CERTIORARI PREVIOUSLY GRANTED;
COURT OF CIVIL APPEALS OPINION VACATED;
TRIAL COURT ORDER REVERSED AND REMANDED
Kade A. McClure, Richard J. Goralewicz, Legal Aid Services of Oklahoma, Inc., Oklahoma City, for Appellant.
Joe K. White, Duncan, OK, for Appellee.
¶1 At issue is whether Okla. Stat. tit. 43, § 551-312 of the Uniform Child Custody Jurisdiction and Enforcement Act ("UCCJEA") requires a court to award prevailing party attorney fees to entities rendering legal services to clients at no cost. We answer in the affirmative.
I. FACTUAL AND PROCEDURAL HISTORY
¶2 Appellant, Angela M. Antini, and Appellee, Matthew L. Antini, are the biological parents of two minor children. In November 2013, the parties were granted a Judgment of Divorce in the State of New York. In it, the court awarded Appellant physical custody over the children with the parties sharing joint legal custody. Appellee was granted visitation rights and ordered to pay child support.
¶3 In 2013, prior to the entry of the Judgment of Divorce, Appellant moved with the children from New York to Maine. In April 2014, Appellee picked the children up in Maine for visitation but transported them to Oklahoma and, despite Appellant's requests and her subsequent trip to Oklahoma to recover the children, Appellee refused to return them. On May 19, 2014, after it became apparent that Appellee was not going to return the children, Appellant registered the New York divorce decree as a foreign judgment in a Maine court and filed a motion for contempt against Appellee on May 21, 2014. The court ordered Appellee to appear with the children. However, Appellee did not do so and the Maine court found Appellee in contempt on September 24, 2014. Appellee ignored an offer to purge his contempt by returning both children by September 26, 2014, and Appellee never returned the children to Maine. Because of this failure to return the children, the Maine court issued a bench warrant for Appellee.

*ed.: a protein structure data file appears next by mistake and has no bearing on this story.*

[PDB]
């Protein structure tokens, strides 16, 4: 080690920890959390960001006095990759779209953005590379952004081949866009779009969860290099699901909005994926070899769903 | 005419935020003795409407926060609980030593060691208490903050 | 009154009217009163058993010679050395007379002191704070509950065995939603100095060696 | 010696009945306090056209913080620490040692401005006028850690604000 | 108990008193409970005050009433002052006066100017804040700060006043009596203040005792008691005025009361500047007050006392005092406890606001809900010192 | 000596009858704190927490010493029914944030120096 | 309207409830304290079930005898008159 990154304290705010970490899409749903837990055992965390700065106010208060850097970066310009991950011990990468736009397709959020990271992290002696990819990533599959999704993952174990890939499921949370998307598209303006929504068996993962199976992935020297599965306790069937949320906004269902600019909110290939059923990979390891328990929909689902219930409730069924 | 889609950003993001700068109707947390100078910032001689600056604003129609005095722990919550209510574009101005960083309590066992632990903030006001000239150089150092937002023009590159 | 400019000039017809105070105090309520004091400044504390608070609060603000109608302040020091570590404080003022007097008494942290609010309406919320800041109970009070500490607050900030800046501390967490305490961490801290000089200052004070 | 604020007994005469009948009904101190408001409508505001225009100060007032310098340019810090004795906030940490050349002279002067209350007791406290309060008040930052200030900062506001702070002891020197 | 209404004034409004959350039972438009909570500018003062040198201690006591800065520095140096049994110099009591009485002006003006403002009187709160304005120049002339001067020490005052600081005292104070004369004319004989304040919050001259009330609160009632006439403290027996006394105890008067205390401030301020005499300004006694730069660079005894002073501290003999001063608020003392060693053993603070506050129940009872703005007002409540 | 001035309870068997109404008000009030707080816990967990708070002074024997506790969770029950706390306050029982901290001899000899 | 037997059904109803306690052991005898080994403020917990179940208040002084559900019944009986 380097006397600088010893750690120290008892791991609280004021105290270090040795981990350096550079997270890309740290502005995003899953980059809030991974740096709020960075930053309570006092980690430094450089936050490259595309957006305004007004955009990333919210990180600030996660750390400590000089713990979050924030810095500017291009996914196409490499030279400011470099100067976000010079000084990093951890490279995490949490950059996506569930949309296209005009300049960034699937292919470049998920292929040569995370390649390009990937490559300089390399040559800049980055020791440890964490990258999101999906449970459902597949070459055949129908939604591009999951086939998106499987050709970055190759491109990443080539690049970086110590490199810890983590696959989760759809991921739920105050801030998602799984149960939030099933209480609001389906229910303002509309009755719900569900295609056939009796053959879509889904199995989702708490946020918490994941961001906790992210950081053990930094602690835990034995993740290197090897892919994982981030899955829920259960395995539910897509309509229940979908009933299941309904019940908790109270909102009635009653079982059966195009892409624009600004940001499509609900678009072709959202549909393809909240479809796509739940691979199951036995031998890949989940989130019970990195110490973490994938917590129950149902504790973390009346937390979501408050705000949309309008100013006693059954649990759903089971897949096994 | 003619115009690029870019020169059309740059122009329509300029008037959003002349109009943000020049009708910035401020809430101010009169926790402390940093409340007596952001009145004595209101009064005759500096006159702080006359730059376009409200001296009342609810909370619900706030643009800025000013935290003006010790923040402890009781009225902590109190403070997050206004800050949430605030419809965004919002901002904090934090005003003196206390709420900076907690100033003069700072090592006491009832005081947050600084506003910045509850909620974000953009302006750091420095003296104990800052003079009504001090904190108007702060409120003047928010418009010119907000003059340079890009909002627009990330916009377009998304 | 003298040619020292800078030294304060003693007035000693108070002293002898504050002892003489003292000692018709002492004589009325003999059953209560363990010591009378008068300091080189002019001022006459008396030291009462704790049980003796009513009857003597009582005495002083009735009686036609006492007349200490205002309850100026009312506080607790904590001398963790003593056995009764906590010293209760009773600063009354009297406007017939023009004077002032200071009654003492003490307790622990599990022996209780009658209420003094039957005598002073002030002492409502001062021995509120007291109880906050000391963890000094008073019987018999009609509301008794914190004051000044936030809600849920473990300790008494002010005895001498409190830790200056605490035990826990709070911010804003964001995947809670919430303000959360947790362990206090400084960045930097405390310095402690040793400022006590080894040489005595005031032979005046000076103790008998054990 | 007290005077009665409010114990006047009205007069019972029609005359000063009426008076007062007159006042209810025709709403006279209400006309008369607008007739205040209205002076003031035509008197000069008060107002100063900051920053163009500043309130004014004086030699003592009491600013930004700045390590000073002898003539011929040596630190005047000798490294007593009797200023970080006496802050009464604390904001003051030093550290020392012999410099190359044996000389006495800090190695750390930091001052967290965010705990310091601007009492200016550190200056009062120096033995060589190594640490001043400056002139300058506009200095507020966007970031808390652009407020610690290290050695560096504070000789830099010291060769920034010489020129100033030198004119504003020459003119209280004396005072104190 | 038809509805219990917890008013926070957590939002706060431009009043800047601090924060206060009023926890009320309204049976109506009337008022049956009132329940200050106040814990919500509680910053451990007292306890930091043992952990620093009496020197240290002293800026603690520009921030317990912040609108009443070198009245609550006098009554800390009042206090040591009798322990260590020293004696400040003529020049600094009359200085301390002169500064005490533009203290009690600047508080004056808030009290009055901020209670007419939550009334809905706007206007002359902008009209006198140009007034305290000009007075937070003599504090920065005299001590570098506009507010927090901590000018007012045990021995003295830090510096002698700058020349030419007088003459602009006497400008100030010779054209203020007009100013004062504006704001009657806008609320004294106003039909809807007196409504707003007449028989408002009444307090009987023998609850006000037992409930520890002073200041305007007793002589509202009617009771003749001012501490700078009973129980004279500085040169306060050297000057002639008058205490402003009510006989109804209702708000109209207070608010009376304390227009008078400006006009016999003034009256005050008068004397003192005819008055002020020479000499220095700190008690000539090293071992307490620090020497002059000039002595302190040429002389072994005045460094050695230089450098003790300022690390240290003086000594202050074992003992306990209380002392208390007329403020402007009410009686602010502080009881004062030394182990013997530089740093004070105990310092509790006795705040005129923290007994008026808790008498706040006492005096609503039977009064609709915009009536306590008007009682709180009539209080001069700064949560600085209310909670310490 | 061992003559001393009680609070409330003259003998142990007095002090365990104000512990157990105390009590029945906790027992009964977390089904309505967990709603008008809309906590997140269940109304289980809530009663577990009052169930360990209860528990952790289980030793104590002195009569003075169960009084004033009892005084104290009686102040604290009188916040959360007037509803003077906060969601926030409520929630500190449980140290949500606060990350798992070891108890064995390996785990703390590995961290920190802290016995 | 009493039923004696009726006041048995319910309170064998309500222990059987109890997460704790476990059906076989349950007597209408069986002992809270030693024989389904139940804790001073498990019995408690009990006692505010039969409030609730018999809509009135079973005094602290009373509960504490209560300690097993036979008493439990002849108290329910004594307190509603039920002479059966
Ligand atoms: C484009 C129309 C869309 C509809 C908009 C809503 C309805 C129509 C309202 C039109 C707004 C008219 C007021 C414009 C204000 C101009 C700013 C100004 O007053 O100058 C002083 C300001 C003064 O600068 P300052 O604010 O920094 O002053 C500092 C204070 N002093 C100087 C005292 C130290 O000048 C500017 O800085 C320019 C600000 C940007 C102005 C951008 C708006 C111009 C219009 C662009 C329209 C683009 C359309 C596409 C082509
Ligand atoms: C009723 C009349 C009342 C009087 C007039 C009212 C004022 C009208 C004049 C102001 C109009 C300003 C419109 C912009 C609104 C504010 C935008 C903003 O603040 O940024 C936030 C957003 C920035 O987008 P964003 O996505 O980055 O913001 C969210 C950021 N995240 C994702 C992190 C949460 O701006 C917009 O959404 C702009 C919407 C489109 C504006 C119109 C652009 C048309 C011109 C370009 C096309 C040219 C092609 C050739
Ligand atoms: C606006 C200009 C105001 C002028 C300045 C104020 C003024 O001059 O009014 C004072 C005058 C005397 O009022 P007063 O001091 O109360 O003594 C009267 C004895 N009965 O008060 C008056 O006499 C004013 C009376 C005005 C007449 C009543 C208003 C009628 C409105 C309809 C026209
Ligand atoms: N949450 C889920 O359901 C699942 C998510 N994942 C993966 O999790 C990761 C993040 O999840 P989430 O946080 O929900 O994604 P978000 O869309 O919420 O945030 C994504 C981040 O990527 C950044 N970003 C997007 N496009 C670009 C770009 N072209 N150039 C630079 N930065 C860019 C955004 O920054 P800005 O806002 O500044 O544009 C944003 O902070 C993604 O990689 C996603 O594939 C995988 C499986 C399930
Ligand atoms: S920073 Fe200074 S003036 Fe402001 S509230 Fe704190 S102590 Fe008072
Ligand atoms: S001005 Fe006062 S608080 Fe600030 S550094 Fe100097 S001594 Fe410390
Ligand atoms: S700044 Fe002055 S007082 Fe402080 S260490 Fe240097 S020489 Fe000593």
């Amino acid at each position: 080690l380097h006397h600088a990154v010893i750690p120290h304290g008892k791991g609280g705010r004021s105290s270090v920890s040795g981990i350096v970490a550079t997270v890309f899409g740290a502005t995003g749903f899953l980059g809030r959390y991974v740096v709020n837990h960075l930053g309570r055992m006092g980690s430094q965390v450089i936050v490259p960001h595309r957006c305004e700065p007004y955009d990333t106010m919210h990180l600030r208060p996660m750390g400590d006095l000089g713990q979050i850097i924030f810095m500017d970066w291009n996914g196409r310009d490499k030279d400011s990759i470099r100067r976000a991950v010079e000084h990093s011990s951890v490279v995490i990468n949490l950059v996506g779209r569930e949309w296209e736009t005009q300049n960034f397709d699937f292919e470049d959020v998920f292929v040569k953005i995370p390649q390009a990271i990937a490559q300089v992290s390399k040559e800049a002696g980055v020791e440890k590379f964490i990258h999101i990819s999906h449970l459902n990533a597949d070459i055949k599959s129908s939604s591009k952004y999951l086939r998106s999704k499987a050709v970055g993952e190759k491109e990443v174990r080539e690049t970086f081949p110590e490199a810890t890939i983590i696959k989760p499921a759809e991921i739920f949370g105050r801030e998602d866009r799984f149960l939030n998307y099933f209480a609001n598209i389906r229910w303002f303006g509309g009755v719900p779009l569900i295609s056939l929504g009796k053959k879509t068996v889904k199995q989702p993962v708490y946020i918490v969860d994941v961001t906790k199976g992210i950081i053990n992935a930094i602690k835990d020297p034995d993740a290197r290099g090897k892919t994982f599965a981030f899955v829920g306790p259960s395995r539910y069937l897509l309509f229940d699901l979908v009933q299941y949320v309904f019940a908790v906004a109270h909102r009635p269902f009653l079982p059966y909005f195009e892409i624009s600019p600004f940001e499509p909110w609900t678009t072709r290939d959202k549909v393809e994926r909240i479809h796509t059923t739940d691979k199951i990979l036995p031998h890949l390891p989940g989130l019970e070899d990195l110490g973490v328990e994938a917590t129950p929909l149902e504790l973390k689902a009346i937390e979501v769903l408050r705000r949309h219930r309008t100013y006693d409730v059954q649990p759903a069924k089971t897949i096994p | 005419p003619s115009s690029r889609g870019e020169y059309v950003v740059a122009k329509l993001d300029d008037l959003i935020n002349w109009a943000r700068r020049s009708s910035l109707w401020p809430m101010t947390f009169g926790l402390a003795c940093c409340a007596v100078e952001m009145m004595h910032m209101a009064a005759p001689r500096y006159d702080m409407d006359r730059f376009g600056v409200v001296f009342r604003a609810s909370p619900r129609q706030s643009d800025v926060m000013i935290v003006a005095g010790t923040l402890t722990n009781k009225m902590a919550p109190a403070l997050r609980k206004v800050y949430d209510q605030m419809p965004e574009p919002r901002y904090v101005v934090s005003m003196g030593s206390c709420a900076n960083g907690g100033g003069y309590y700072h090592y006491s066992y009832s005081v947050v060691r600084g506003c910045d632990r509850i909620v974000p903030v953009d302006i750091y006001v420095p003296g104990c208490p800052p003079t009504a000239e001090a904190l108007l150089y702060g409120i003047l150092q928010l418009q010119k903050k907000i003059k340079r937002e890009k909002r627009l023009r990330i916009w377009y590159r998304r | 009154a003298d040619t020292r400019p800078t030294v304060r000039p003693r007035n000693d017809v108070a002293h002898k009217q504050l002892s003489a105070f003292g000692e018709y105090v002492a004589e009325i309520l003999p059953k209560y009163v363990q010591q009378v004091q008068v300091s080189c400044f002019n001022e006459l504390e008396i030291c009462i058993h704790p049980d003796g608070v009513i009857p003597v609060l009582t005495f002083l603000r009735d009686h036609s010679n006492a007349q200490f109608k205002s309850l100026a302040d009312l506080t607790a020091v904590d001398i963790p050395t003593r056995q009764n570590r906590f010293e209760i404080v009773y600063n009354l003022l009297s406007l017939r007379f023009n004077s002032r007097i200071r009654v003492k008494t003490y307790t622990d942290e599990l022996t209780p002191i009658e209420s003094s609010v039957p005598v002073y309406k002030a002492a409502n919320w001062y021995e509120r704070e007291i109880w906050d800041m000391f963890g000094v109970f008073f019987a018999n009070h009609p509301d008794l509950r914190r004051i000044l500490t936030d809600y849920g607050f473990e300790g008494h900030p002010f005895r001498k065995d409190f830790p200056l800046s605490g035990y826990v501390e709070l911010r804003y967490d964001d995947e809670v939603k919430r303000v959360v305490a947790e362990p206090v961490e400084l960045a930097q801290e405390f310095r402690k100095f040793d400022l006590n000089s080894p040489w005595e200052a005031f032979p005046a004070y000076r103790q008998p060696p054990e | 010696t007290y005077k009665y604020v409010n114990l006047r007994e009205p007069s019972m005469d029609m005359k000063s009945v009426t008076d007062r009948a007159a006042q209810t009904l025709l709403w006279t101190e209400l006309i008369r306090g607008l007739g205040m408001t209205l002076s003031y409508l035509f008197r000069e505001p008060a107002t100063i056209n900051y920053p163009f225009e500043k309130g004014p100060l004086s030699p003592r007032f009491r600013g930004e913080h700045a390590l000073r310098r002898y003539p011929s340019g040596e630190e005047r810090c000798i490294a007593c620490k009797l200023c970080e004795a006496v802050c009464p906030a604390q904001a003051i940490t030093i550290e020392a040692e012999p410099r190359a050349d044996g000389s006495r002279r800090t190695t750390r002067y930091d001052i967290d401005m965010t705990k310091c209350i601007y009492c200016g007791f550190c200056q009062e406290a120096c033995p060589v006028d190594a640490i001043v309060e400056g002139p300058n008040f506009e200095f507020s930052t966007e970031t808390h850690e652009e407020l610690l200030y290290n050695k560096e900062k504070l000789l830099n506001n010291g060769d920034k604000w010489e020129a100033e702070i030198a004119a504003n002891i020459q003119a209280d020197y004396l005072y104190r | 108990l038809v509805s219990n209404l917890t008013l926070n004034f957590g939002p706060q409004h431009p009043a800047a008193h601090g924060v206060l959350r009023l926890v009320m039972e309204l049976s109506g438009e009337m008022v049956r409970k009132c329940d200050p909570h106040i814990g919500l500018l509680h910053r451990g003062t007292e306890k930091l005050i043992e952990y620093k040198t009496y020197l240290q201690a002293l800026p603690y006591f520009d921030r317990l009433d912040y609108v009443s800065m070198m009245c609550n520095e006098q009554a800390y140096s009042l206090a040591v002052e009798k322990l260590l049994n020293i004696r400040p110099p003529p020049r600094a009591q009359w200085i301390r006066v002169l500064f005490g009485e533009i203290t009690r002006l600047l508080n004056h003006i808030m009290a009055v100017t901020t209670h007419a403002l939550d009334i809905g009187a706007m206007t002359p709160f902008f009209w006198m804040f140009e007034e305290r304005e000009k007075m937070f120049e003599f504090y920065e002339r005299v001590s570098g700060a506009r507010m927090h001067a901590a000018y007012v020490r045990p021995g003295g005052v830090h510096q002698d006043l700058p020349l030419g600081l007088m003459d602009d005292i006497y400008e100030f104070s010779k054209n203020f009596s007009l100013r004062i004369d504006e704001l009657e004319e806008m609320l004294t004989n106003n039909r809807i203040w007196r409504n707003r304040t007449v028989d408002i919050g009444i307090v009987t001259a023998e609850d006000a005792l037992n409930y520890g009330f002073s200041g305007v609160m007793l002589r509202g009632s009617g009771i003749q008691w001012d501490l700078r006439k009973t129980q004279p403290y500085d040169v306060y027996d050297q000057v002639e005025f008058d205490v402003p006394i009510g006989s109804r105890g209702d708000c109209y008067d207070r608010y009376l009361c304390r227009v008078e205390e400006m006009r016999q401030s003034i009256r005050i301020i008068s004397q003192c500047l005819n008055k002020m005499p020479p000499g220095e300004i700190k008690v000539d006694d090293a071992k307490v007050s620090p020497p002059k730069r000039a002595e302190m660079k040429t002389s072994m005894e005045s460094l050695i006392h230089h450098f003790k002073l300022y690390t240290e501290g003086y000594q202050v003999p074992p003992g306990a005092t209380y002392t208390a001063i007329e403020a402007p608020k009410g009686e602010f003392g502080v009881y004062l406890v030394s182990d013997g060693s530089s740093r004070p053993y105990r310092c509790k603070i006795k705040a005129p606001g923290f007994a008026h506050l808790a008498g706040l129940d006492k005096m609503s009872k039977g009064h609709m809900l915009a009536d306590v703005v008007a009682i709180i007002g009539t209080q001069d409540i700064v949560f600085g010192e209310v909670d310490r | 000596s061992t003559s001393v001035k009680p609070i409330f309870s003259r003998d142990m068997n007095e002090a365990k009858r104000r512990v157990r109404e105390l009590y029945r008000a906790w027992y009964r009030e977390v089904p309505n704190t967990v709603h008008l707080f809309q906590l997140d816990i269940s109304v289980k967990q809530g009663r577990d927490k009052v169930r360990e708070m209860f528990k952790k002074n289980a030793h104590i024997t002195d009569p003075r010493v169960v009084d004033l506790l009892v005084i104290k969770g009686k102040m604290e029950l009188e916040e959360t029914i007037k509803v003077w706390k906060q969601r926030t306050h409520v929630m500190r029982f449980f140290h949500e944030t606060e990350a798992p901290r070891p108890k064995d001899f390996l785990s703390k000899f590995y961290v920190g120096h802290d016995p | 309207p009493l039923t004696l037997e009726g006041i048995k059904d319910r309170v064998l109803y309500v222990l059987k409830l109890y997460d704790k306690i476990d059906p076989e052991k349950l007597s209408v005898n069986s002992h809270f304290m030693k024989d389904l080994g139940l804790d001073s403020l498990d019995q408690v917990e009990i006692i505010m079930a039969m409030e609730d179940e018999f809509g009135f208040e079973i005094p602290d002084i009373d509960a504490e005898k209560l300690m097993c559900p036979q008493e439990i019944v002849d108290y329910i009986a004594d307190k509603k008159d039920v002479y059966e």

¶4 On December 16, 2014, Appellee filed a petition in the District Court of Stephens County, State of Oklahoma, to register the New York divorce decree in Oklahoma and asked the court to assume custody jurisdiction. Appellee's petition did not reference the registration of the New York Decree in Maine nor the contempt proceedings in Maine. In response, Appellant filed a special appearance in the trial court objecting to the registration of the New York final judgment of divorce and also filed a petition and application for a writ of habeas corpus requesting custody of the minor children. On March 17, 2015, the court found that "pursuant to the Oklahoma Uniform Child Custody Jurisdiction and Enforcement Act, 43 O.S. §§ 551-201 et. seq. the [S]tate of Oklahoma has no jurisdiction in this matter and that this action should be dismissed." Maine retained child custody jurisdiction and ordered the return of the children to Appellant. The Oklahoma court also denied and dismissed the petition to register the New York decree in Oklahoma.
¶5 On April 21, 2015, Appellant filed a pro se motion to modify custody in the Maine court, requesting sole custody of the children and granting Appellee supervised visitation. Appellee responded with an answer and counterclaim on May 7, 2015, but then failed to appear before the Maine court. The Maine court then granted Appellant's motion and ruled it had exclusive and continuing jurisdiction over the children. No appeal of the Maine court's decision was entered and the decision is now final under Maine law.